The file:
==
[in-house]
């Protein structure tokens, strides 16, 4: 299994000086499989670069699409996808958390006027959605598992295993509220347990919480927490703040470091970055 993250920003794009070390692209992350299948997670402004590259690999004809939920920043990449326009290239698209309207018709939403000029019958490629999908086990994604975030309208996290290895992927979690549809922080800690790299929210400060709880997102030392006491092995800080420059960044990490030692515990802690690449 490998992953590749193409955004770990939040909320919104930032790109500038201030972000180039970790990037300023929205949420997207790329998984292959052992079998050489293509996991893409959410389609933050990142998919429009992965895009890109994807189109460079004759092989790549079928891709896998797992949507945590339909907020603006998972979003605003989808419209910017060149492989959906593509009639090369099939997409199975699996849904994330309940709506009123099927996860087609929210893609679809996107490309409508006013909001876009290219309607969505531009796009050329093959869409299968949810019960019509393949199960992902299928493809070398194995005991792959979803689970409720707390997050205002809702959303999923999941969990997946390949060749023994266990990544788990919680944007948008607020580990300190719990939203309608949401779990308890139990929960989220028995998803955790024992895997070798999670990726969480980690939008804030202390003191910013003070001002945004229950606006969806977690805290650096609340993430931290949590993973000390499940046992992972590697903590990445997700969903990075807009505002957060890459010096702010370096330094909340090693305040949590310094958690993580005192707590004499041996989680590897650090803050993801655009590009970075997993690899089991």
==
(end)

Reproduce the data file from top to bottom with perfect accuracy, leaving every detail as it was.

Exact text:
[in-house]
């Protein structure tokens, strides 16, 4: 299994000086499989670069699409996808958390006027959605598992295993509220347990919480927490703040470091970055 993250920003794009070390692209992350299948997670402004590259690999004809939920920043990449326009290239698209309207018709939403000029019958490629999908086990994604975030309208996290290895992927979690549809922080800690790299929210400060709880997102030392006491092995800080420059960044990490030692515990802690690449 490998992953590749193409955004770990939040909320919104930032790109500038201030972000180039970790990037300023929205949420997207790329998984292959052992079998050489293509996991893409959410389609933050990142998919429009992965895009890109994807189109460079004759092989790549079928891709896998797992949507945590339909907020603006998972979003605003989808419209910017060149492989959906593509009639090369099939997409199975699996849904994330309940709506009123099927996860087609929210893609679809996107490309409508006013909001876009290219309607969505531009796009050329093959869409299968949810019960019509393949199960992902299928493809070398194995005991792959979803689970409720707390997050205002809702959303999923999941969990997946390949060749023994266990990544788990919680944007948008607020580990300190719990939203309608949401779990308890139990929960989220028995998803955790024992895997070798999670990726969480980690939008804030202390003191910013003070001002945004229950606006969806977690805290650096609340993430931290949590993973000390499940046992992972590697903590990445997700969903990075807009505002957060890459010096702010370096330094909340090693305040949590310094958690993580005192707590004499041996989680590897650090803050993801655009590009970075997993690899089991």